Film Comment’s annual end-of-year survey was revealed at a special live talk this week, with David Cronenberg’s Crimes of the Future, Jerzy Skolimowski’s EO, and Charlotte Wells’s Aftersun taking the top spots among films released in 2022. Of the films that screened at festivals worldwide but have not announced stateside distribution, David Easteal’s The Plains, Bertrand Bonello’s Coma, and Laura Citarella’s Trenque Lauquen received the top rankings. Explore Film Comment podcasts, Q&As with filmmakers, and Film Comment reviews for each film below.
The poll was voted on by Film Comment contributors and colleagues from around the globe, including Jamsheed Akrami (scholar and filmmaker), Erika Balsom (scholar and critic), Richard Brody (The New Yorker), Maya S. Cade (Black Film Archive), Edo Choi (The Museum of the Moving Image), Monica Castillo (The Paley Center for Media), Nick Davis (FC contributing editor), Molly Haskell, Kevin B. Lee (Locarno Film Festival), Dennis Lim (Film at Lincoln Center), Violet Lucca (Harper’s Magazine), Adam Nayman (The Ringer), Andréa Picard (Toronto International Film Festival), Inney Prakash (Maysles Documentary Center), Jonathan Romney (FC contributing editor), Gavin Smith, Imogen Sara Smith, Abby Sun (International Documentary Association), Amy Taubin (FC and Artforum contributing editor), Manu Yáñez Murillo (Otros Cines Europa), Cristina Nord (Berlinale Forum), Jean-Michel Frodon, and more.
The top 20 films of 2022 were unveiled last night at a special live talk with critics Bilge Ebiri, Alissa Wilkinson, and Inney Prakash, moderated by Film Comment’s Co-Deputy Editors, Devika Girish and Clinton Krute; the lively discussion is now available on the Film Comment Podcast. Following the talk, attendees were treated to a surprise screening of Film Comment’s #1 film of 2022, Crimes of the Future. Explore photos from the live talk above.
“That the winner of this year’s poll is a strange, gory, apocalyptic film about a future where art and humanity are both on the precipice of extinction is a striking reflection of what we’re seeking from cinema in 2022,” said Girish. “And it’s exciting to see so many first and second features in the top 20—that’s an invigorating prognosis for the art form!”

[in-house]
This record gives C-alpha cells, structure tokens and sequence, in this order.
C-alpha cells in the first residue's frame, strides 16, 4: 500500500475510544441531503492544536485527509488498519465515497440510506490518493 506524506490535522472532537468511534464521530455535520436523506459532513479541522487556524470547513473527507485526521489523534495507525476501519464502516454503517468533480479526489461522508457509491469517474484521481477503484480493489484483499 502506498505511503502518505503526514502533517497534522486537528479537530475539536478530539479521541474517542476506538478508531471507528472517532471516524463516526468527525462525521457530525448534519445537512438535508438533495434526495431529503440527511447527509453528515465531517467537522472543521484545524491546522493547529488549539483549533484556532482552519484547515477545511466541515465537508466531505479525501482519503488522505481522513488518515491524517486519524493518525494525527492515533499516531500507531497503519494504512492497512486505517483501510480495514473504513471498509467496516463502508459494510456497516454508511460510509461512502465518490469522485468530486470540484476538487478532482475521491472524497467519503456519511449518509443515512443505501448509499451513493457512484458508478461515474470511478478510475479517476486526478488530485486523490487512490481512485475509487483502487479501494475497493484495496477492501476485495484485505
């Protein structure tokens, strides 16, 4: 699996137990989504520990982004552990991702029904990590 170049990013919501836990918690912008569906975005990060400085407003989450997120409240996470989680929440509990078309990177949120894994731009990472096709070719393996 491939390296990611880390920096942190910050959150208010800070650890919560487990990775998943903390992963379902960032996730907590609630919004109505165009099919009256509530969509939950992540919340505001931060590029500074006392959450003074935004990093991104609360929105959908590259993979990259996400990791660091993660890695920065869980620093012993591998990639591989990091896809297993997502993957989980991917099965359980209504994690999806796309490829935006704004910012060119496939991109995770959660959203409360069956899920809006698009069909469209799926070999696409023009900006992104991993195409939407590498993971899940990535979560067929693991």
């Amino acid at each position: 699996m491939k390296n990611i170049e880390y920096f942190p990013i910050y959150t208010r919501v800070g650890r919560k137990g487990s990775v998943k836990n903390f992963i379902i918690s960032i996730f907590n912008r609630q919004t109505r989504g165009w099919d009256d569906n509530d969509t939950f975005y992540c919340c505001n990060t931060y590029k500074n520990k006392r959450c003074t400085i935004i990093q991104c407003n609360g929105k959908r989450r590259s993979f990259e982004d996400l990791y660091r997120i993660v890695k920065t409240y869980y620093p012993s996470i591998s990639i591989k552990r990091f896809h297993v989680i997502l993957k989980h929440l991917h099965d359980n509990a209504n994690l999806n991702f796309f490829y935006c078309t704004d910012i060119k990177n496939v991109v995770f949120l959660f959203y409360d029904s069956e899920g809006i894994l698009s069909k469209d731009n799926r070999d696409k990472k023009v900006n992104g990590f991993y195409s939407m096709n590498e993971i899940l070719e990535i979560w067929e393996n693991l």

“This year’s list is satisfyingly eclectic, reflecting the varying sensibilities of our contributors as well as the wide range of quality films released in 2022,” said Krute. “The same is true of our best undistributed list, which features a remarkable selection of films from around the world that we hope more people are able to see in the future.”
1. Crimes of The Future David Cronenberg, Canada/France/Greece/United Kingdom
2. EO Jerzy Skolimowski, Poland/Italy
3. Aftersun Charlotte Wells, U.K.
4. Saint Omer Alice Diop, France
5. The Eternal Daughter Joanna Hogg, U.K.
6. All the Beauty and the Bloodshed Laura Poitras, U.S.
7. In Front of Your Face Hong Sangsoo, South Korea
8. Nope Jordan Peele, U.S.
For a film with deep misgivings about the violence of seeing, and whose plot hinges on the power of not looking, Jordan Peele’s third feature is rich with indelible images. Blood and coins shower from the heavens, a C.G.I. chimpanzee rampages through a sitcom set, and dozens of objects sparkle, stream, and soar in the desert sun in a breathtaking climax. Then there’s the indescribable antagonist, a thing named Jean Jacket, that has been variously identified in reviews as flying saucer, alien, or animal. Similarly, the film, most conveniently labeled a sci-fi western, contains multitudes, like a graduate thesis on Debordian spectacle and Glissantian opacity adorned with Spielberg homages. It may also be a feature-length clapback to the first motion picture, Eadweard Muybridge’s study of a horse and a Black rider. Through the radical reframing of Peele’s lens, cinema’s inception becomes an act of racial and animal subjugation in the service of technological extraction. Nonetheless, interrogating the exploitative properties of images doesn’t stop Nope from ascending to their awe-inspiring potential. —Kevin B. Lee
9. The Novelist’s Film Hong Sangsoo, South Korea
10. The Cathedral Ricky D’Ambrose, U.S.
11. TÁR Todd Field, U.S.
12. Decision to Leave Park Chan-wook, South Korea
13. The Girl and The Spider Ramon and Silvan Zürcher, Switzerland
14. The Fabelmans Steven Spielberg, U.S.
15. One Fine Morning Mia Hansen-Løve, France
16. A Night of Knowing Nothing Payal Kapadia, India
17. Stars at Noon Claire Denis, France
18. Il Buco Michelangelo Frammartino, Italy
19. Armageddon Time James Gray, U.S.
20. TIE: We’re All Going to The World’s Fair & Benediction Jane Schoenbrun, U.S. & Terence Davies, U.K.